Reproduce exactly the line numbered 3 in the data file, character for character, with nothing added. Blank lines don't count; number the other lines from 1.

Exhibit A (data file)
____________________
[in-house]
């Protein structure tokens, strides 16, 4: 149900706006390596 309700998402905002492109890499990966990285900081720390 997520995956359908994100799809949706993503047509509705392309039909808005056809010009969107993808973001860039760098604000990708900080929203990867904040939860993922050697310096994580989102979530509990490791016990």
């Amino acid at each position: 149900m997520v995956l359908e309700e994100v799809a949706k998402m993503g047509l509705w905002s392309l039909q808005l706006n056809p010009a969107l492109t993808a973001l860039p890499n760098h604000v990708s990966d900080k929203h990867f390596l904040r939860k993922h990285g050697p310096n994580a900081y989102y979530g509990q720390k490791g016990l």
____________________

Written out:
């Amino acid at each position: 149900m997520v995956l359908e309700e994100v799809a949706k998402m993503g047509l509705w905002s392309l039909q808005l706006n056809p010009a969107l492109t993808a973001l860039p890499n760098h604000v990708s990966d900080k929203h990867f390596l904040r939860k993922h990285g050697p310096n994580a900081y989102y979530g509990q720390k490791g016990l």